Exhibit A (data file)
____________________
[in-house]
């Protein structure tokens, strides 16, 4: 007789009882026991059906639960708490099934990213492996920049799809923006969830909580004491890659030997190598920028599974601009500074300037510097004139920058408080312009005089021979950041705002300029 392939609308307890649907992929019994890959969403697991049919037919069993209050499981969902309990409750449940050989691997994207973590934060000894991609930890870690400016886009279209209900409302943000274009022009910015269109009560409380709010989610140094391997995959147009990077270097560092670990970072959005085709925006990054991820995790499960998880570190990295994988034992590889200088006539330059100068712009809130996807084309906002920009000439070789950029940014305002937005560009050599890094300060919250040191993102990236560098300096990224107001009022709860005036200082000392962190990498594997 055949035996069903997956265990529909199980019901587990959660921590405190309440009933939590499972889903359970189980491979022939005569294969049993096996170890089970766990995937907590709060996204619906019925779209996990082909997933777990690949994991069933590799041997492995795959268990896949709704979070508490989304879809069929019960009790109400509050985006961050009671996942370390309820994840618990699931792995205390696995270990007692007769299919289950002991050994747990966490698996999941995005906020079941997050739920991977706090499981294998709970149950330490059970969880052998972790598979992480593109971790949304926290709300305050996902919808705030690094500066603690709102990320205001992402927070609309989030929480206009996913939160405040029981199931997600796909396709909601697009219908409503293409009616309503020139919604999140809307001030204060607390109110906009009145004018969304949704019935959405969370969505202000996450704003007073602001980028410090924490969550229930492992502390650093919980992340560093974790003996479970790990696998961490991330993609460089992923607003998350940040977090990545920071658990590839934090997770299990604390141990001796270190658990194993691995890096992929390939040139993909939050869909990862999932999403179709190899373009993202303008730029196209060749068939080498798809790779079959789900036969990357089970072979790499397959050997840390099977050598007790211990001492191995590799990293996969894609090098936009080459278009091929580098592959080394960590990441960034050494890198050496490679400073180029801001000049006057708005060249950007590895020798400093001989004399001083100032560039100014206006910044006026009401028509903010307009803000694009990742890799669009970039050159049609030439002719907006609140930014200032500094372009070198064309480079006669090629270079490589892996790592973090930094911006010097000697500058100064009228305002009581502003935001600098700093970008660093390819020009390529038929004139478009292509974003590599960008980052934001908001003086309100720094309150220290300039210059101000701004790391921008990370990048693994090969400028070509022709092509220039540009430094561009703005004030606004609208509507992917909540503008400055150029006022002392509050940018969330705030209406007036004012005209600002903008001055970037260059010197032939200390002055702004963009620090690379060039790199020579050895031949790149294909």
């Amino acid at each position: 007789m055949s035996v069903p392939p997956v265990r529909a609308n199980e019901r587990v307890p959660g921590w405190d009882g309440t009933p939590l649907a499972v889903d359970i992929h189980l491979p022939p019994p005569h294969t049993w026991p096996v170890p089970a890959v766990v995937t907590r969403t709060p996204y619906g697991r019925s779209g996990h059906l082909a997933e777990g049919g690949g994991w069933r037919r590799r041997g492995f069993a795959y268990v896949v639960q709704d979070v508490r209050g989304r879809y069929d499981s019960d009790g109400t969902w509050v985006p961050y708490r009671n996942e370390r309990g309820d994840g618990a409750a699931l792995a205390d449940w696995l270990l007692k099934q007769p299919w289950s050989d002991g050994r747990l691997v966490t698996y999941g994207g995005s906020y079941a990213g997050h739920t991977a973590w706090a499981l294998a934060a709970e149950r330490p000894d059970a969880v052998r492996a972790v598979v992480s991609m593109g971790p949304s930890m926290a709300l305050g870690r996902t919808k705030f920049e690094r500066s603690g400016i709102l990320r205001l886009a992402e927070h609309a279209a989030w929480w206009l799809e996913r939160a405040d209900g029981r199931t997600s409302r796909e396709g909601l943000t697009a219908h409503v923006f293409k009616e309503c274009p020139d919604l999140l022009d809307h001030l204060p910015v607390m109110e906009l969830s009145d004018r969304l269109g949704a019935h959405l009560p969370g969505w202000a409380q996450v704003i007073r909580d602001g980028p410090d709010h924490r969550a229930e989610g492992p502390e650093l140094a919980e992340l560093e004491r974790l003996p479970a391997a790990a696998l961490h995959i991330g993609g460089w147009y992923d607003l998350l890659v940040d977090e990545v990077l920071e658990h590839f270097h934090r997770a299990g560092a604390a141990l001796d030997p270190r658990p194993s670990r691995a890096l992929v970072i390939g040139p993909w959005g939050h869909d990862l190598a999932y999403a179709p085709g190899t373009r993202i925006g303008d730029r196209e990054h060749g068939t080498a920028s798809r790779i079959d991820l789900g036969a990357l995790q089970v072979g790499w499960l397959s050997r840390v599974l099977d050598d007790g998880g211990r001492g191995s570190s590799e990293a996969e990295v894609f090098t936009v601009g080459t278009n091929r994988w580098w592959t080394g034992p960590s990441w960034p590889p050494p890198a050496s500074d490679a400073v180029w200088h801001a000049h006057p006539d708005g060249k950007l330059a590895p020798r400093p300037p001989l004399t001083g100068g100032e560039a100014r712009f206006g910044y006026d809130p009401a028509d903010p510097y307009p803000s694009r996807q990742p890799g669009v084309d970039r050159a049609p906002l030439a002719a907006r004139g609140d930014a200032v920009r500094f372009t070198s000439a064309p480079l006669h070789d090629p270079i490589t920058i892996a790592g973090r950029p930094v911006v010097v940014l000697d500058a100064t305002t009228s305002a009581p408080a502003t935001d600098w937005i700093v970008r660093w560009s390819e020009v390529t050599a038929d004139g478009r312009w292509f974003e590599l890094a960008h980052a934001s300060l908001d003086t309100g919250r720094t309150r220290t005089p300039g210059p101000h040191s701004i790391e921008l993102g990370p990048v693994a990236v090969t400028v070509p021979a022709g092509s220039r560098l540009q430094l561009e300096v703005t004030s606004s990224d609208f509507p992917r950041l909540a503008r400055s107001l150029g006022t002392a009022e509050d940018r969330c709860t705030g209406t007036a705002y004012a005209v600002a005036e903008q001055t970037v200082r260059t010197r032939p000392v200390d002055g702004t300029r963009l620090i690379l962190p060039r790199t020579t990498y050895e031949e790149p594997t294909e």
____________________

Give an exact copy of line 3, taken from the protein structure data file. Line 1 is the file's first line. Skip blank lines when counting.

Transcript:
């Amino acid at each position: 007789m055949s035996v069903p392939p997956v265990r529909a609308n199980e019901r587990v307890p959660g921590w405190d009882g309440t009933p939590l649907a499972v889903d359970i992929h189980l491979p022939p019994p005569h294969t049993w026991p096996v170890p089970a890959v766990v995937t907590r969403t709060p996204y619906g697991r019925s779209g996990h059906l082909a997933e777990g049919g690949g994991w069933r037919r590799r041997g492995f069993a795959y268990v896949v639960q709704d979070v508490r209050g989304r879809y069929d499981s019960d009790g109400t969902w509050v985006p961050y708490r009671n996942e370390r309990g309820d994840g618990a409750a699931l792995a205390d449940w696995l270990l007692k099934q007769p299919w289950s050989d002991g050994r747990l691997v966490t698996y999941g994207g995005s906020y079941a990213g997050h739920t991977a973590w706090a499981l294998a934060a709970e149950r330490p000894d059970a969880v052998r492996a972790v598979v992480s991609m593109g971790p949304s930890m926290a709300l305050g870690r996902t919808k705030f920049e690094r500066s603690g400016i709102l990320r205001l886009a992402e927070h609309a279209a989030w929480w206009l799809e996913r939160a405040d209900g029981r199931t997600s409302r796909e396709g909601l943000t697009a219908h409503v923006f293409k009616e309503c274009p020139d919604l999140l022009d809307h001030l204060p910015v607390m109110e906009l969830s009145d004018r969304l269109g949704a019935h959405l009560p969370g969505w202000a409380q996450v704003i007073r909580d602001g980028p410090d709010h924490r969550a229930e989610g492992p502390e650093l140094a919980e992340l560093e004491r974790l003996p479970a391997a790990a696998l961490h995959i991330g993609g460089w147009y992923d607003l998350l890659v940040d977090e990545v990077l920071e658990h590839f270097h934090r997770a299990g560092a604390a141990l001796d030997p270190r658990p194993s670990r691995a890096l992929v970072i390939g040139p993909w959005g939050h869909d990862l190598a999932y999403a179709p085709g190899t373009r993202i925006g303008d730029r196209e990054h060749g068939t080498a920028s798809r790779i079959d991820l789900g036969a990357l995790q089970v072979g790499w499960l397959s050997r840390v599974l099977d050598d007790g998880g211990r001492g191995s570190s590799e990293a996969e990295v894609f090098t936009v601009g080459t278009n091929r994988w580098w592959t080394g034992p960590s990441w960034p590889p050494p890198a050496s500074d490679a400073v180029w200088h801001a000049h006057p006539d708005g060249k950007l330059a590895p020798r400093p300037p001989l004399t001083g100068g100032e560039a100014r712009f206006g910044y006026d809130p009401a028509d903010p510097y307009p803000s694009r996807q990742p890799g669009v084309d970039r050159a049609p906002l030439a002719a907006r004139g609140d930014a200032v920009r500094f372009t070198s000439a064309p480079l006669h070789d090629p270079i490589t920058i892996a790592g973090r950029p930094v911006v010097v940014l000697d500058a100064t305002t009228s305002a009581p408080a502003t935001d600098w937005i700093v970008r660093w560009s390819e020009v390529t050599a038929d004139g478009r312009w292509f974003e590599l890094a960008h980052a934001s300060l908001d003086t309100g919250r720094t309150r220290t005089p300039g210059p101000h040191s701004i790391e921008l993102g990370p990048v693994a990236v090969t400028v070509p021979a022709g092509s220039r560098l540009q430094l561009e300096v703005t004030s606004s990224d609208f509507p992917r950041l909540a503008r400055s107001l150029g006022t002392a009022e509050d940018r969330c709860t705030g209406t007036a705002y004012a005209v600002a005036e903008q001055t970037v200082r260059t010197r032939p000392v200390d002055g702004t300029r963009l620090i690379l962190p060039r790199t020579t990498y050895e031949e790149p594997t294909e």